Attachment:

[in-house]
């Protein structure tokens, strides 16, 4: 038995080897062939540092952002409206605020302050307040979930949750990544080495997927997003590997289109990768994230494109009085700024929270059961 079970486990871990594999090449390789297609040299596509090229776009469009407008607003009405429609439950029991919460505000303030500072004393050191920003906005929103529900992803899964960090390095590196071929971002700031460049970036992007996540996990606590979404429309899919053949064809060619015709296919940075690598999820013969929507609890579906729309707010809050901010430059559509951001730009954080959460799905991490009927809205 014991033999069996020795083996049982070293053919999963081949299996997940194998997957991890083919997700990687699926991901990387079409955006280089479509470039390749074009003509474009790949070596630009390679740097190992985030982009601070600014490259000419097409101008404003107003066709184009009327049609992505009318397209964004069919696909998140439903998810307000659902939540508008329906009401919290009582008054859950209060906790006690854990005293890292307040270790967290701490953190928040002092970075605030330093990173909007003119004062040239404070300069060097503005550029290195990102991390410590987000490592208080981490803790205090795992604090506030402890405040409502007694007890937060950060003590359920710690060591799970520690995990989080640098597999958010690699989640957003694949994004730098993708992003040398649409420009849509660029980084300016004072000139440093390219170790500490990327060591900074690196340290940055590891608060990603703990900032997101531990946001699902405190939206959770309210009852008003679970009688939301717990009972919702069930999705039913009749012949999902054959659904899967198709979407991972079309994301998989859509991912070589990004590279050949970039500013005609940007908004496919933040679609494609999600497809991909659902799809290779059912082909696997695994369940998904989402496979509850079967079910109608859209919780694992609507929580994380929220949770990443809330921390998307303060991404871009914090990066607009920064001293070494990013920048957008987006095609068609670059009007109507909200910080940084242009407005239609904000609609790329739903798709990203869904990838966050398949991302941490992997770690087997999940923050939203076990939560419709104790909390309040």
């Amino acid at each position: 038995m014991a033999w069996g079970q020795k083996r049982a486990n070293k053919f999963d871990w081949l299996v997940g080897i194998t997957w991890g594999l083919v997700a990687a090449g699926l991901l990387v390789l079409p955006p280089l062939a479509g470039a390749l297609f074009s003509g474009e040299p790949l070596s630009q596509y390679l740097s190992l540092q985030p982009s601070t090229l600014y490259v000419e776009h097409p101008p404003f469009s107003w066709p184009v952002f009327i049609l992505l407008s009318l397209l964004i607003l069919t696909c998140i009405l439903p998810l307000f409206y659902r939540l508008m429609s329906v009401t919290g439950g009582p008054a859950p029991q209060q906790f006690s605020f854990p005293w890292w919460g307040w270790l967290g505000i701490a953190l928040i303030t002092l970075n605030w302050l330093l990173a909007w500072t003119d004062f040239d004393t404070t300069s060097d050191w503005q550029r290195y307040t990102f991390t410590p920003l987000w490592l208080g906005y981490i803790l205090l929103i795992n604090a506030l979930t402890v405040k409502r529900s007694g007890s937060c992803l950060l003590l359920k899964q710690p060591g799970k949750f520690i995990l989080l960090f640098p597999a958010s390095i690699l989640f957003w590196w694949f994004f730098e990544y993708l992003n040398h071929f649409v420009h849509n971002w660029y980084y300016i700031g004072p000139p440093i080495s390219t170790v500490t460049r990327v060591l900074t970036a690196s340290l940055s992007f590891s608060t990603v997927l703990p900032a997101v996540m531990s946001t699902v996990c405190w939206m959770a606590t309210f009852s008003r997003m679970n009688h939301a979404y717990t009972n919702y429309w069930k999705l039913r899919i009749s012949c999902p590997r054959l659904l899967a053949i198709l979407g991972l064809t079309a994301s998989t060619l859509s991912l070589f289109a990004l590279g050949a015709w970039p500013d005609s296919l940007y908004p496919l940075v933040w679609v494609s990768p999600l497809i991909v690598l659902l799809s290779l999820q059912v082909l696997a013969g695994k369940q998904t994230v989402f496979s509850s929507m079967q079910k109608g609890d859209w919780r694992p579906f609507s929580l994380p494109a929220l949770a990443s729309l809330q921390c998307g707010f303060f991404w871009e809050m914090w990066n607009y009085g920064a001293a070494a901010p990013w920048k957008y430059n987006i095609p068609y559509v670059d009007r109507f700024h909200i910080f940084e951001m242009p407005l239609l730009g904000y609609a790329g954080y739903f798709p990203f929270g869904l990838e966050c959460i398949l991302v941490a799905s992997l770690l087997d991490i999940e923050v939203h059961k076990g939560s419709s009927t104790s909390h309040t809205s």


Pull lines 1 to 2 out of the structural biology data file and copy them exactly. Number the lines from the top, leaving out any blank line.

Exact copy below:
[in-house]
């Protein structure tokens, strides 16, 4: 038995080897062939540092952002409206605020302050307040979930949750990544080495997927997003590997289109990768994230494109009085700024929270059961 079970486990871990594999090449390789297609040299596509090229776009469009407008607003009405429609439950029991919460505000303030500072004393050191920003906005929103529900992803899964960090390095590196071929971002700031460049970036992007996540996990606590979404429309899919053949064809060619015709296919940075690598999820013969929507609890579906729309707010809050901010430059559509951001730009954080959460799905991490009927809205 014991033999069996020795083996049982070293053919999963081949299996997940194998997957991890083919997700990687699926991901990387079409955006280089479509470039390749074009003509474009790949070596630009390679740097190992985030982009601070600014490259000419097409101008404003107003066709184009009327049609992505009318397209964004069919696909998140439903998810307000659902939540508008329906009401919290009582008054859950209060906790006690854990005293890292307040270790967290701490953190928040002092970075605030330093990173909007003119004062040239404070300069060097503005550029290195990102991390410590987000490592208080981490803790205090795992604090506030402890405040409502007694007890937060950060003590359920710690060591799970520690995990989080640098597999958010690699989640957003694949994004730098993708992003040398649409420009849509660029980084300016004072000139440093390219170790500490990327060591900074690196340290940055590891608060990603703990900032997101531990946001699902405190939206959770309210009852008003679970009688939301717990009972919702069930999705039913009749012949999902054959659904899967198709979407991972079309994301998989859509991912070589990004590279050949970039500013005609940007908004496919933040679609494609999600497809991909659902799809290779059912082909696997695994369940998904989402496979509850079967079910109608859209919780694992609507929580994380929220949770990443809330921390998307303060991404871009914090990066607009920064001293070494990013920048957008987006095609068609670059009007109507909200910080940084242009407005239609904000609609790329739903798709990203869904990838966050398949991302941490992997770690087997999940923050939203076990939560419709104790909390309040």